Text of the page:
On Ceres’ surface, salts bearing water quickly dehydrate, within hundreds of years. But Dawn’s measurements show they still have water, so the fluids must have reached the surface very recently. This is evidence both for the presence of liquid below the region of Occator Crater and ongoing transfer of material from the deep interior to the surface.

The scientists found two main pathways that allow liquids to reach the surface. “For the large deposit at Cerealia Facula, the bulk of the salts were supplied from a slushy area just beneath the surface that was melted by the heat of the impact that formed the crater about 20 million years ago,” said Dawn Principal Investigator Carol Raymond. “The impact heat subsided after a few million years; however, the impact also created large fractures that could reach the deep, long-lived reservoir, allowing brine to continue percolating to the surface.”

Active Geology: Recent and Unusual

In our solar system, icy geologic activity happens mainly on icy moons, where it is driven by their gravitational interactions with their planets. But that’s not the case with the movement of brines to the surface of Ceres, suggesting that other large ice-rich bodies that are not moons could also be active.

Some evidence of recent liquids in Occator Crater comes from the bright deposits, but other clues come from an assortment of interesting conical hills reminiscent of Earth’s pingos – small ice mountains in polar regions formed by frozen pressurized groundwater. Such features have been spotted on Mars, but the discovery of them on Ceres marks the first time they’ve been observed on a dwarf planet.

On a larger scale, scientists were able to map the density of Ceres’ crust structure as a function of depth – a first for an ice-rich planetary body. Using gravity measurements, they found Ceres’ crustal density increases significantly with depth, way beyond the simple effect of pressure. Researchers inferred that at the same time Ceres’ reservoir is freezing, salt and mud are incorporating into the lower part of the crust.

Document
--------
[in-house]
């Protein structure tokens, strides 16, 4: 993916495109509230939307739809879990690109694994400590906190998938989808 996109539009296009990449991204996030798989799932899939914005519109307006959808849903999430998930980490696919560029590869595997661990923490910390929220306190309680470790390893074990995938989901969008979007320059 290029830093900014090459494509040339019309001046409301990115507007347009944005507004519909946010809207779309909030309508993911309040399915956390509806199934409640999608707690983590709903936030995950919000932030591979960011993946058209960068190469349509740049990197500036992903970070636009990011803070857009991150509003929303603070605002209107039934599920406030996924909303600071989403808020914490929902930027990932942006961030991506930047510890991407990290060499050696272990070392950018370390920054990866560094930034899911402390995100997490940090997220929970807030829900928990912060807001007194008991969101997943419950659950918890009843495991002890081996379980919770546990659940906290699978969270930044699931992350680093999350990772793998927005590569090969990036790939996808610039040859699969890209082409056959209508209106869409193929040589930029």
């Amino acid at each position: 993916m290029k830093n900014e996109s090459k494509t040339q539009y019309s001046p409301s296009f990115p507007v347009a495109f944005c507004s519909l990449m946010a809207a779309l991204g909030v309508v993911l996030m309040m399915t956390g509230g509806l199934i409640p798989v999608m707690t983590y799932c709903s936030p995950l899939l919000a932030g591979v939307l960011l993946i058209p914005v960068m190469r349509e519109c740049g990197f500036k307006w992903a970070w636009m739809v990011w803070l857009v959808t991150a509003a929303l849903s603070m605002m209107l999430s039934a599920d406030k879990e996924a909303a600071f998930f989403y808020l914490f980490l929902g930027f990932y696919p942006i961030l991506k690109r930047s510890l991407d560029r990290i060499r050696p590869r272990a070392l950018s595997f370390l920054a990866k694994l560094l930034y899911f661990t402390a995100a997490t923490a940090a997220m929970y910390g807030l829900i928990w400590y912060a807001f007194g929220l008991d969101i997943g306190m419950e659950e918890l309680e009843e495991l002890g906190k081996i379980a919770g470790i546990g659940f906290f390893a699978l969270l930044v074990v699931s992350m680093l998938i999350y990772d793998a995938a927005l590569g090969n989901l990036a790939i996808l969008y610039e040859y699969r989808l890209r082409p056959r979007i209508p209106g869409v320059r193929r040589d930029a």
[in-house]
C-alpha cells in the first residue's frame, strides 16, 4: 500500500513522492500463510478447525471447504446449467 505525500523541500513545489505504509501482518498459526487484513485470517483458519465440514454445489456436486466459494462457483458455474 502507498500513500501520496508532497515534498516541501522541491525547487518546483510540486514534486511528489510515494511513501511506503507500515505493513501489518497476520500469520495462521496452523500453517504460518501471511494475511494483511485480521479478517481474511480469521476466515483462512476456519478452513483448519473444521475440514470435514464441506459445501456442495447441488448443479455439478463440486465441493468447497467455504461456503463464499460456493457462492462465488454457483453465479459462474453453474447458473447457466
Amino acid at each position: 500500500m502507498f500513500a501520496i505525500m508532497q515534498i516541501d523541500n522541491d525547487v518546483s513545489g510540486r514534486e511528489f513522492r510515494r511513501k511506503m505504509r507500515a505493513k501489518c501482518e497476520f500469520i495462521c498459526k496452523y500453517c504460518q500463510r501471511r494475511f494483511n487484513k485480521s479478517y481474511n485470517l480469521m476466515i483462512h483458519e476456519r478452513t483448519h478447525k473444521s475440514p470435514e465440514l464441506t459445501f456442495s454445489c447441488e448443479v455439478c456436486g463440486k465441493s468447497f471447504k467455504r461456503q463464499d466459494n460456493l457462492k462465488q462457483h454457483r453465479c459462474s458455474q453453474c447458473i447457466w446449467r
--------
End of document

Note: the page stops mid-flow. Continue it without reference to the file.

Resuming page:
Dawn is the only spacecraft ever to orbit two extraterrestrial destinations – Ceres and the giant asteroid Vesta – thanks to its efficient ion propulsion system. When Dawn used the last of a key fuel, hydrazine, for a system that controls its orientation, it was neither able to point to Earth for communications nor to point its solar arrays at the Sun to produce electrical power. Because Ceres was found to have organic materials on its surface and liquid below the surface, planetary protection rules required Dawn to be placed in a long-duration orbit that will prevent it from impacting the dwarf planet for decades.

JPL, a division of Caltech in Pasadena, California, manages Dawn’s mission for NASA’s Science Mission Directorate in Washington. Dawn is a project of the directorate’s Discovery Program, managed by NASA’s Marshall Space Flight Center in Huntsville, Alabama. JPL is responsible for overall Dawn mission science. Northrop Grumman in Dulles, Virginia, designed and built the spacecraft. The German Aerospace Center, Max Planck Institute for Solar System Research, Italian Space Agency and Italian National Astrophysical Institute are international partners on the mission team.

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Astronomers solve mystery of how planetary nebulae are shaped

Astronomers solve mystery of how planetary nebulae are shaped

(17 September 2020 – Center for Astrophysics | Harvard & Smithsonian) Following extensive observations of stellar winds around cool evolved stars scientists have figured out how planetary nebulae get their mesmerizing shapes.

The findings, published in Science, contradict common consensus, and show that not only are stellar winds aspherical, but they also share similarities with planetary nebulae.